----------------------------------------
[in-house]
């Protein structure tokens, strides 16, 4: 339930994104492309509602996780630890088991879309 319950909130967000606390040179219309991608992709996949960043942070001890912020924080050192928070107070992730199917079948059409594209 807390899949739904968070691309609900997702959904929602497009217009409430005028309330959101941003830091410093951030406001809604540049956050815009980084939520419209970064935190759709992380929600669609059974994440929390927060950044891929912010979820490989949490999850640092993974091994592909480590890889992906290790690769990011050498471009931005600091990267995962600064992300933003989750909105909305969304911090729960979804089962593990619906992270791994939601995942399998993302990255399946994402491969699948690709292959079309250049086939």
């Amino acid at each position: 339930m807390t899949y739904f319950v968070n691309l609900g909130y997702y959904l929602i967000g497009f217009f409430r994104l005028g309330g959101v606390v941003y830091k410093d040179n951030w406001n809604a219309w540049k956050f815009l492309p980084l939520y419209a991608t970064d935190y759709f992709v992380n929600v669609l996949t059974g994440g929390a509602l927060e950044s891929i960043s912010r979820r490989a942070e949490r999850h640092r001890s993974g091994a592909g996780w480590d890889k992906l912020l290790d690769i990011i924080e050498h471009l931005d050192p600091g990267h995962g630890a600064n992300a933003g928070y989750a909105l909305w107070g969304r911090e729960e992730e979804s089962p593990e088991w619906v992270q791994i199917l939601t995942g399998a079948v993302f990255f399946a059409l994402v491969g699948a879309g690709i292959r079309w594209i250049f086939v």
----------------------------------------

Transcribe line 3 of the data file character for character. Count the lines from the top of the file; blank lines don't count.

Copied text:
């Amino acid at each position: 339930m807390t899949y739904f319950v968070n691309l609900g909130y997702y959904l929602i967000g497009f217009f409430r994104l005028g309330g959101v606390v941003y830091k410093d040179n951030w406001n809604a219309w540049k956050f815009l492309p980084l939520y419209a991608t970064d935190y759709f992709v992380n929600v669609l996949t059974g994440g929390a509602l927060e950044s891929i960043s912010r979820r490989a942070e949490r999850h640092r001890s993974g091994a592909g996780w480590d890889k992906l912020l290790d690769i990011i924080e050498h471009l931005d050192p600091g990267h995962g630890a600064n992300a933003g928070y989750a909105l909305w107070g969304r911090e729960e992730e979804s089962p593990e088991w619906v992270q791994i199917l939601t995942g399998a079948v993302f990255f399946a059409l994402v491969g699948a879309g690709i292959r079309w594209i250049f086939v």